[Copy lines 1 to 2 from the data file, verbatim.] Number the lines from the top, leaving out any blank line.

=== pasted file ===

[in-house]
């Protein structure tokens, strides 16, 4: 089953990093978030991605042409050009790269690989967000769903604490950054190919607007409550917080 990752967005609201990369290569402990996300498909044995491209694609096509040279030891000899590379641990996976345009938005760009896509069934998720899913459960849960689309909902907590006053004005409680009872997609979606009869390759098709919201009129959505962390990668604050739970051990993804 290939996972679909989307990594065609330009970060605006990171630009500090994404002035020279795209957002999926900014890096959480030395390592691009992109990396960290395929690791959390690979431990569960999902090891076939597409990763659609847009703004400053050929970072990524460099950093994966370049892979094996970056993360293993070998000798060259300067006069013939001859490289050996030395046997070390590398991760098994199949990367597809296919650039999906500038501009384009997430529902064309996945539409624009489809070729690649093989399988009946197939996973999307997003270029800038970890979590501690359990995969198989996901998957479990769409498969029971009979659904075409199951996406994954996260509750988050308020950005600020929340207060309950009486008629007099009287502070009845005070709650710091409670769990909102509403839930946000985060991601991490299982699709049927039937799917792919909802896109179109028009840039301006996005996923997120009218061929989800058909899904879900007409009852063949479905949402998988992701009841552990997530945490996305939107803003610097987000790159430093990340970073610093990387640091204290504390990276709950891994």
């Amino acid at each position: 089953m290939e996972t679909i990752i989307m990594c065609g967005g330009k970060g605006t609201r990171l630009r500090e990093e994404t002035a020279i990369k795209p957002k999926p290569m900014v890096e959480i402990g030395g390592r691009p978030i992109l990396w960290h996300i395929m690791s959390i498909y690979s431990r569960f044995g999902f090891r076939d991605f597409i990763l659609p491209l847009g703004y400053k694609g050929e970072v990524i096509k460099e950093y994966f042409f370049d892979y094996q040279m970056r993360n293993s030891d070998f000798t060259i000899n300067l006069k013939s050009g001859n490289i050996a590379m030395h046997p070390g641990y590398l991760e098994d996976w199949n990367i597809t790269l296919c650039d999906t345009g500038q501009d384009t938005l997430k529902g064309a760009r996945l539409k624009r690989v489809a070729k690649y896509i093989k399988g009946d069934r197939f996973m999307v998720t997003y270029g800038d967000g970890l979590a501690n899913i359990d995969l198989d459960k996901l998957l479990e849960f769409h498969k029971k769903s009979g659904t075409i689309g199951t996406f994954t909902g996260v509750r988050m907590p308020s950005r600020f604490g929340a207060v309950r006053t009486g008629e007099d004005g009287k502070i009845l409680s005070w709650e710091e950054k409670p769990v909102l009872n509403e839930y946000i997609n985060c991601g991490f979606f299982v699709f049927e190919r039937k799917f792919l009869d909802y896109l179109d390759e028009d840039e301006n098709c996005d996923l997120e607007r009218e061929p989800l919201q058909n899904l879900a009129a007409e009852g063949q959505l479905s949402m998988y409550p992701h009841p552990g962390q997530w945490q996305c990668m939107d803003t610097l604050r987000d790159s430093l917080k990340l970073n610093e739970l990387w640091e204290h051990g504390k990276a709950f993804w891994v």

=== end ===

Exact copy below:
[in-house]
């Protein structure tokens, strides 16, 4: 089953990093978030991605042409050009790269690989967000769903604490950054190919607007409550917080 990752967005609201990369290569402990996300498909044995491209694609096509040279030891000899590379641990996976345009938005760009896509069934998720899913459960849960689309909902907590006053004005409680009872997609979606009869390759098709919201009129959505962390990668604050739970051990993804 290939996972679909989307990594065609330009970060605006990171630009500090994404002035020279795209957002999926900014890096959480030395390592691009992109990396960290395929690791959390690979431990569960999902090891076939597409990763659609847009703004400053050929970072990524460099950093994966370049892979094996970056993360293993070998000798060259300067006069013939001859490289050996030395046997070390590398991760098994199949990367597809296919650039999906500038501009384009997430529902064309996945539409624009489809070729690649093989399988009946197939996973999307997003270029800038970890979590501690359990995969198989996901998957479990769409498969029971009979659904075409199951996406994954996260509750988050308020950005600020929340207060309950009486008629007099009287502070009845005070709650710091409670769990909102509403839930946000985060991601991490299982699709049927039937799917792919909802896109179109028009840039301006996005996923997120009218061929989800058909899904879900007409009852063949479905949402998988992701009841552990997530945490996305939107803003610097987000790159430093990340970073610093990387640091204290504390990276709950891994």